In the summer of 1832, an eye witness reported on this part of the ritual and although he frankly stated that it would “almost stagger the belief of the world when they read it,” independent observers subsequently verified his observations. Catlin wrote, “An inch or more of the flesh on each shoulder, or each breast, was taken up between the thumb and finger by the man who held the knife in his right hand; and the knife . . . was forced through the flesh below the fingers and being withdrawn, was followed with a splint or skewer from the other, who held a bunch of such in his left hand, and was ready to force them through the wound. “There were then two cords lowered down from the top of the lodge, which were fastened to these splints or skewers, and they instantly began to haul him up; he was thus raised until his body was just suspended from the ground where he rested, until the knife and splint were passed through the flesh or integuments in a similar manner on each arm below the shoulder, below the elbows, on the thighs and below the knees . . . . “Each one was then instantly raised with the cords until the weight of his body was suspended by them, and then, while the blood was streaming down their limbs, the bystanders hung upon the splints each man’s appropriate shield, bow and quiver, etc; and in many instances, the skull of a buffalo with the horns on it, was attached to each lower arm and each lower leg, for the purpose, probably, of preventing by their great weight, the struggling, which might otherwise take place to their disadvantage while they were hung up.” The suppliants were thus hung some six or eight feet above the ground and those who had not already lost consciousness were rotated by means of a pole. As they lost consciousness, they were lowered to the ground.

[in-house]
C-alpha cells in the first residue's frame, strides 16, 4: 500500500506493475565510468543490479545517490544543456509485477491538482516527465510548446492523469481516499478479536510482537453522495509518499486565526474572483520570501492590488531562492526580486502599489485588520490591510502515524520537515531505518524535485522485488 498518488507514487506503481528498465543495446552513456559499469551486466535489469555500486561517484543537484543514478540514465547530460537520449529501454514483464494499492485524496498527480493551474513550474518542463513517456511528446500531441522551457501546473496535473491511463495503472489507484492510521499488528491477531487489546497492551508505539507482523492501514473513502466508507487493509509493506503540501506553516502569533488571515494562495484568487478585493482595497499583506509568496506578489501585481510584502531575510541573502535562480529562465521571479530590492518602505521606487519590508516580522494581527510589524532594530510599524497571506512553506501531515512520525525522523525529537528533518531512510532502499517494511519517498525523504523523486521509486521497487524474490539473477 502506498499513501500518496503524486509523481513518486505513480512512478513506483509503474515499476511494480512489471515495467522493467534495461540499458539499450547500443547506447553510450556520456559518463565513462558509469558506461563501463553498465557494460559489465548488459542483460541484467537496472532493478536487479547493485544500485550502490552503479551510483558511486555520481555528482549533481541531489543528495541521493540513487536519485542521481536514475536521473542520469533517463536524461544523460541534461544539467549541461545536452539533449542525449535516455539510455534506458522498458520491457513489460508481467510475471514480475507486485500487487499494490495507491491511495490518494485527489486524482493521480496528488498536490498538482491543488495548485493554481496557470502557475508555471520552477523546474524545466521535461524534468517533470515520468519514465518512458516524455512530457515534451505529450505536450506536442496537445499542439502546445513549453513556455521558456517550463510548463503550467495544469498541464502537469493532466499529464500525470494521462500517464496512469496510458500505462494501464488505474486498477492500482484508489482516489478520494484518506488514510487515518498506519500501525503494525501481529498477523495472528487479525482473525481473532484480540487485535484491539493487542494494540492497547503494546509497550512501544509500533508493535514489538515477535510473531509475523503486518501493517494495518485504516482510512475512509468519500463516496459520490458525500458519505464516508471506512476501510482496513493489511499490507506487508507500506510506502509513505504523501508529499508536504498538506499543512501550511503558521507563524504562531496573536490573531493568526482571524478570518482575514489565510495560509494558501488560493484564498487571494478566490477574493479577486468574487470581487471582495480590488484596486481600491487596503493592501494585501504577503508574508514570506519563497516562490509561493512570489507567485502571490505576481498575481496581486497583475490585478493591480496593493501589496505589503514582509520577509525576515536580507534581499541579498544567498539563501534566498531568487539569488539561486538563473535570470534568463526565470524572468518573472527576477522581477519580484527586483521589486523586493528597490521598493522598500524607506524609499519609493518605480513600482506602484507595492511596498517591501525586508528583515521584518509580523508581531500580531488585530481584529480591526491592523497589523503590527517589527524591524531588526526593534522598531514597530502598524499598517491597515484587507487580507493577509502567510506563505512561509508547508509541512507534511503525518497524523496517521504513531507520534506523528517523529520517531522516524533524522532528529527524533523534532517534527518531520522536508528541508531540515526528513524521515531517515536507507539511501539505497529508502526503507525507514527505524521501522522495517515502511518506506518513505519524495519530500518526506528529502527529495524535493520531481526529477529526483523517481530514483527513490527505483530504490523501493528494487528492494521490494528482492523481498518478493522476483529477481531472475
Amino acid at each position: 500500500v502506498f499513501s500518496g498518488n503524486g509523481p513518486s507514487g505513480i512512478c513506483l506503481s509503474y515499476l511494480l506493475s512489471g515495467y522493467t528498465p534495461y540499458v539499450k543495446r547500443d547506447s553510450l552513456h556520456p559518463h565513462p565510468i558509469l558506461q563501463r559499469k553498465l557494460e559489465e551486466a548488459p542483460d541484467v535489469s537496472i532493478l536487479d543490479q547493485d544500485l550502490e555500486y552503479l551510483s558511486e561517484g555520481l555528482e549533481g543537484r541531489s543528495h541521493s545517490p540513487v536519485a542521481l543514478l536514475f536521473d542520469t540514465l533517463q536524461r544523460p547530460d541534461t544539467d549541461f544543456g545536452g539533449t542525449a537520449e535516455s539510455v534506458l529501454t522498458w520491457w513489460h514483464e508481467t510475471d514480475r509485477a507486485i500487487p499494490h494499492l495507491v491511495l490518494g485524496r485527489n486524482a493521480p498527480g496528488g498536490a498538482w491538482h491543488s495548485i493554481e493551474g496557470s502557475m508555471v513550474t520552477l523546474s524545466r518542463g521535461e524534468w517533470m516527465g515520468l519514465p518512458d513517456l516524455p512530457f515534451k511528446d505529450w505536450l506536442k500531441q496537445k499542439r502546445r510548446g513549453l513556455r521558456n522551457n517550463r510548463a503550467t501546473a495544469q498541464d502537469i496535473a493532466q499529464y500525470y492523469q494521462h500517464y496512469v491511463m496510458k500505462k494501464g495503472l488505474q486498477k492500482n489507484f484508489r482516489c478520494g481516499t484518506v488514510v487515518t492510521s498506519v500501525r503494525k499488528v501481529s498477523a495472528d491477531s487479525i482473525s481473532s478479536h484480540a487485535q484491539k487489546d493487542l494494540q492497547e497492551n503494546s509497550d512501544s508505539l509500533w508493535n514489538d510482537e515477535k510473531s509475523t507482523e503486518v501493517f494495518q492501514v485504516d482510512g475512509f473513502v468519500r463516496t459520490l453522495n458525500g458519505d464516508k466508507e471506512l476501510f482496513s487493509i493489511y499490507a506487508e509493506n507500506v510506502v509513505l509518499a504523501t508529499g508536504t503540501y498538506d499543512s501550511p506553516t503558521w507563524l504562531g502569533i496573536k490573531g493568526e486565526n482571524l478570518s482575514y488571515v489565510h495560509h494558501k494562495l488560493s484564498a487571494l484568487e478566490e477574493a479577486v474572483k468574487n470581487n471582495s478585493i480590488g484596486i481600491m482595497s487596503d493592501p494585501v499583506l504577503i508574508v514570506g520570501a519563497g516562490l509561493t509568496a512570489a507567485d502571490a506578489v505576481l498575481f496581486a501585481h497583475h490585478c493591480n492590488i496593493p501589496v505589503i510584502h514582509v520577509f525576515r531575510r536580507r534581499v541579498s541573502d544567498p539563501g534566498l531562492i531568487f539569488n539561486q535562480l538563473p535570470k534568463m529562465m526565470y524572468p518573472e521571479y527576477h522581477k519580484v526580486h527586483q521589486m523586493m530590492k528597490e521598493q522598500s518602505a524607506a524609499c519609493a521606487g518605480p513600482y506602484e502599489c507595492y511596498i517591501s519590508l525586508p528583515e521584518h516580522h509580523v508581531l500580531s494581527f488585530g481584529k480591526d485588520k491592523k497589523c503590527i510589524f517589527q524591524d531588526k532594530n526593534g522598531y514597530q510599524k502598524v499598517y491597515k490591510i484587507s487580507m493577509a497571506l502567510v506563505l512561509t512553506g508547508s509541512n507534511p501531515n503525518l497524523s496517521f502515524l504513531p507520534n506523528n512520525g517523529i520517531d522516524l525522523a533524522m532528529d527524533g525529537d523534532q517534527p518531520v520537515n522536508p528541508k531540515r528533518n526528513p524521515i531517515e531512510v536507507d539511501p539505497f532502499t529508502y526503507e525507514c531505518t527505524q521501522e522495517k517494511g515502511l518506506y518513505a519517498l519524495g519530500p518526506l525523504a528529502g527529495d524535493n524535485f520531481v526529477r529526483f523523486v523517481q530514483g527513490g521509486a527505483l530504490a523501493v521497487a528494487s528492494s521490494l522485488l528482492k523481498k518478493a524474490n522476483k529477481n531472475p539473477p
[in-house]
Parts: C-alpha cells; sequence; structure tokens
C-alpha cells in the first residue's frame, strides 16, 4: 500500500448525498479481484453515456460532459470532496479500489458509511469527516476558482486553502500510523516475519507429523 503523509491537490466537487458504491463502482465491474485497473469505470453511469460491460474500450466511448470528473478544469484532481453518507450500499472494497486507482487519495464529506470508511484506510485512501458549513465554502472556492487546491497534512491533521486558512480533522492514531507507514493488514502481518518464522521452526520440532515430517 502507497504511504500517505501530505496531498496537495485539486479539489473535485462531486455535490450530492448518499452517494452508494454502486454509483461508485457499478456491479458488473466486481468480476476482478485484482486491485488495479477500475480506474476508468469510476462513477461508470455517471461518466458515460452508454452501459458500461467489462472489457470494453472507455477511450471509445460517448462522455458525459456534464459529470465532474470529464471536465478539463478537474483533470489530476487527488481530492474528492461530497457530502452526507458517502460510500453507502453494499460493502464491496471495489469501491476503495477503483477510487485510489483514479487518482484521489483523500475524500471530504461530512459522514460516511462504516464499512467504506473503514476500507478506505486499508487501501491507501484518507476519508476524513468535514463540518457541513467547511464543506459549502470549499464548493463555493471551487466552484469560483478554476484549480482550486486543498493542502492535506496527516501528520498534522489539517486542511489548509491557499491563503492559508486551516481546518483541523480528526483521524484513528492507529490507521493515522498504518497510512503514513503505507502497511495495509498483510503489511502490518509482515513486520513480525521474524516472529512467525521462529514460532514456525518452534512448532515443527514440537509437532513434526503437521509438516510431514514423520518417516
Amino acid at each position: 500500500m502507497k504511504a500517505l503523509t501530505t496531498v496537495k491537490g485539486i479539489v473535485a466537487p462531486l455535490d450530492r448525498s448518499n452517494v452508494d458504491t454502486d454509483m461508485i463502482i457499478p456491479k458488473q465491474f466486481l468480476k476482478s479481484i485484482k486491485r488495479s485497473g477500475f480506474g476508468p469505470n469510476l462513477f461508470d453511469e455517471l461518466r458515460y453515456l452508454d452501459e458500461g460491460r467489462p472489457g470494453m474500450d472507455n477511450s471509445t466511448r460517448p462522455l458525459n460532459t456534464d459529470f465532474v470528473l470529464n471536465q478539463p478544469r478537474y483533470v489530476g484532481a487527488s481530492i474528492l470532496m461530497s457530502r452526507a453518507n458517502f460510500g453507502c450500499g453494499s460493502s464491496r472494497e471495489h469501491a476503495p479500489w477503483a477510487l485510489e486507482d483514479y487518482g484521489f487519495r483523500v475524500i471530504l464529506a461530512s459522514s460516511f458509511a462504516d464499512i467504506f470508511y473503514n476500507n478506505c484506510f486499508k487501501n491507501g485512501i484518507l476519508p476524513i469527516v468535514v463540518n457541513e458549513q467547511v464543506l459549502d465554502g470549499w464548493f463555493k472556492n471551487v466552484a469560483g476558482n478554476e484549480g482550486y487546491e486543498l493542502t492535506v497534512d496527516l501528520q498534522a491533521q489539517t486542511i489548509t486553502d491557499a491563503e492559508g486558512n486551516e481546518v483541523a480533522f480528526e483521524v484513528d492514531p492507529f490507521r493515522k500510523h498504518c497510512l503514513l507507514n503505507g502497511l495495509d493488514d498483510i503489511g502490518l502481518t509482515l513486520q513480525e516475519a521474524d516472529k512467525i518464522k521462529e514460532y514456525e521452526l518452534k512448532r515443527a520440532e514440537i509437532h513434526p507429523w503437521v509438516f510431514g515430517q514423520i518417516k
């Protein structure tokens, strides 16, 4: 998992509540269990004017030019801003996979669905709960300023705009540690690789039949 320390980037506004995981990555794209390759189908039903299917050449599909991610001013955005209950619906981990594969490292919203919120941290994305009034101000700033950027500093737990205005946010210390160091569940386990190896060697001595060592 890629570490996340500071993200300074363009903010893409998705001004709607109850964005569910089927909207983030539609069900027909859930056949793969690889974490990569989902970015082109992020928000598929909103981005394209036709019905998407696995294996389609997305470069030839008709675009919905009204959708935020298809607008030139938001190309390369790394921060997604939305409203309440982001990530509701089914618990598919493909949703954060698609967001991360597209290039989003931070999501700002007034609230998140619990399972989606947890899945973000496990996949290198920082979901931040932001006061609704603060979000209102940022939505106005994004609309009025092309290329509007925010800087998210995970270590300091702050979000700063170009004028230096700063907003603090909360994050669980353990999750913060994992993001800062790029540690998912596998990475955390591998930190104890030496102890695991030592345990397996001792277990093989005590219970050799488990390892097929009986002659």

The sacred turtle drums then became the focus of attention and throughout the singing and dancing they were lifted to determine their weight which would indicate the abundance of the buffalo to come. After these turtle drums had been moved four times and the symbolic buffalo hunt concluded, the remaining fasters emerged from the O-kee-pa lodge each having one or more buffalo skulls dragging from skewers fastened through the skin. These fasters were led or dragged around the sacred shrine until each lost consciousness and then the knives and tools used in the torture sequences were thrown into the Missouri as the final offering to the spirits. At sundown, the ceremony was concluded by a sweat bath in which all the officers who had taken part in the O-kee-pa participated. The goods collected were now distributed and the O-kee-pa maker together with some of the fasters proceeded to prepare new medicine bundles according to instructions received from the supernatural powers during the O-kee-pa ceremonial.